The phrase originated in the 18th century and was first used in the 1833 book The Wondrous Tale of Alroy by British novelist, essayist, and twice Prime Minister of the UK, Benjamin Disraeli.
In chapter 3 of his book, he writes “I am prepared for the worst, but hope for the best.” It means we should always have a positive attitude, but make sure you are ready for disaster
This phrase often comes up during times of difficulties – wars, economic depression, natural disasters, and pandemics, like what our planet has been going through for nearly two years now. Certainly, we can describe the times we’re going through as difficult.
We have pandemic fatigue setting in after two years. How much more of this pandemic do we have to endure? Will there be more pandemics? If so, will they be more aggressive?
One pharmaceutical company said considering the OMICRON variant, COVID-19 could be around until 2024. This a hard pill for some people to swallow after all they have been going through with deaths, lockdowns, restrictions, overflowing hospitals, job losses, mental anguish, mandatory protocols, and the list goes on.
Not withstanding all of this, one cannot rule out hoping for the best, but how many are preparing for the worst?
Some people believe a new calendar year would be like a magic wand that changes things for the better, but nothing is further from the truth. It will hardly make any difference. The transition from one month, December 31, 2021 to January 1, 2022 means little in terms of the possibilities for big changes. Except, of course, it means we will get one year older by next December, and where the calendar year is used to designate time that governs other aspects of our social, political, and economic lives.
“We should be optimistic in life. By optimism, it is meant that one should firmly believe that the best would happen. This belief will give us the moral boost to carry on with our efforts. Only hard and incessant efforts will lead to success. For our efforts to be incessant, we should positively believe that we are going to succeed. This sort of positive thinking urges us onward till the end is achieved. Instead, if we get discouraged and lose heart, chances are that we will fail,” says one writer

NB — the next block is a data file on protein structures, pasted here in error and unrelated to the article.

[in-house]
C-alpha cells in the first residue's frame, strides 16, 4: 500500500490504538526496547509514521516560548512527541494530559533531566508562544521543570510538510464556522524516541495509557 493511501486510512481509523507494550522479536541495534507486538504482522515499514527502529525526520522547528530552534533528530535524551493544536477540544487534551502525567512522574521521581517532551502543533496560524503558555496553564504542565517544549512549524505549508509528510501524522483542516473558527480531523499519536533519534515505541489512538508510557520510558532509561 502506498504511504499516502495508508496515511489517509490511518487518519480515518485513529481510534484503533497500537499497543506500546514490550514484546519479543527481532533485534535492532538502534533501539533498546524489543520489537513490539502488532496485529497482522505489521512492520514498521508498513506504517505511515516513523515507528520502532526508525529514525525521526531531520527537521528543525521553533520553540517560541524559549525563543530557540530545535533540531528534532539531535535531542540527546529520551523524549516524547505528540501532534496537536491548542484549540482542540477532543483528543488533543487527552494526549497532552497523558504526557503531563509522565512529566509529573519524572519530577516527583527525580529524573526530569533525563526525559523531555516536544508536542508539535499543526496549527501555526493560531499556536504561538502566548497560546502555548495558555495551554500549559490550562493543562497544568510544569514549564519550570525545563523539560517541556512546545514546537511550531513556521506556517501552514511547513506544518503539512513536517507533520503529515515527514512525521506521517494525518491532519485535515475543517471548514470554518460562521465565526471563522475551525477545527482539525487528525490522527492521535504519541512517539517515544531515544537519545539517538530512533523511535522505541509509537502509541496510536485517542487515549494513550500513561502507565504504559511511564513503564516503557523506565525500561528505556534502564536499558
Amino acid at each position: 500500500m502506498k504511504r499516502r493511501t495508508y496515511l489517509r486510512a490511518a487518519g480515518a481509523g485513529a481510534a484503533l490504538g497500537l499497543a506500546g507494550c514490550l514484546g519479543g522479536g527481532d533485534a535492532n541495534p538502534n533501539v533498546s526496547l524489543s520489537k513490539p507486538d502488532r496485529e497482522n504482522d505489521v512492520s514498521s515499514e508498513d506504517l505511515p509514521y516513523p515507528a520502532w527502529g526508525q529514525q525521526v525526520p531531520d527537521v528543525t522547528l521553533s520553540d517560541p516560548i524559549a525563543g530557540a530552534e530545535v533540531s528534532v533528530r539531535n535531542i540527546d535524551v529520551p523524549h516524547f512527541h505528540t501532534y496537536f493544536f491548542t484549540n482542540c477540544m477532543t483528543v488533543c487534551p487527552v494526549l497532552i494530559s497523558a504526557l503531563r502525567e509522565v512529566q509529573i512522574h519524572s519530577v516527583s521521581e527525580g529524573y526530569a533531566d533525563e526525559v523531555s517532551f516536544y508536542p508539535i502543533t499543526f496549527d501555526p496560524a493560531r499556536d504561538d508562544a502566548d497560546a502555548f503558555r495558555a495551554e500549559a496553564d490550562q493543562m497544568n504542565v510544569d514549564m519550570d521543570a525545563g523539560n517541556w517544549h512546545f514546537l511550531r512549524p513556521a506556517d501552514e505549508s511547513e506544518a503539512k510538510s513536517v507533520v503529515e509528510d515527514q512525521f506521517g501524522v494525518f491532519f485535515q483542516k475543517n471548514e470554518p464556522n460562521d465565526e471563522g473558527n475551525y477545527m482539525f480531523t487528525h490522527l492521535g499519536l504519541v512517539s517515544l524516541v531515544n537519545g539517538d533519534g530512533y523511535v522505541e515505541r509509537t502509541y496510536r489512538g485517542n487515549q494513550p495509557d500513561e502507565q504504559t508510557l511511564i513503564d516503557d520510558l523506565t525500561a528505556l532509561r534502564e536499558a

“There is another side to this, despite all our efforts, what happens if we don’t succeed. If such a thing happens, we should be prepared to accept it. We should remember that defeat is yet another step to success, some would argue. Our next endeavor may succeed. But instead of that, if we lose heart and remain inactive, we will be giving success no chance to help us.”
Life, as we all know, is full of hard realities. At the same time, life has its bright side, too. Life is really a mixture of success and failure; nobody is entirely successful in life. If we fail once, the next time we may succeed. And so, in whatever we do it is always better to hope for the best and at the sometime be prepared for the worst. Such an attitude will certainly help us in life.
The secular world is charting its own course of survival when it comes to this hopeless world with one ill after the next. It’s a false sense of hope because there is the belief that one day the secular world will get better; the problems are going to go away on its own or they will be solved by science or some other means.
They won’t call their optimism faith because there is no such concept in their thinking, and even if there is, it’s just wishful thinking.
One theologian says this, “It is not too difficult to begin to see that secularism, with all of its attendant irritants and irrationalities, is a house of cards. One puff can raze it. Its own theories seep into its core like a brain-eating virus and render it useless. The reason the secular mindset cannot live with its own theory is that if the theory is lived out, nothing is left.” So true.
The reality in 2022 is that COVID-19 will most likely continue to be with us in some form. The unfortunate truth is more pandemics are coming, according to the Olivet Prophecy in Matthew 24. It’s telling followers of Jesus Christ to brace for the worst but at the same time we have hope for the best – yet to come when Christ establishes His everlasting kingdom. As humans, we are destined to die and many of us don’t live with true hope. Our hope is based on false premise because they are based on secular promises. For Christians, Christ lives, we live, and it is that life alone that can have and give true hope. For more on this subject, download our FREE pamphlet, WHAT IS THE KINGDOM OF GOD?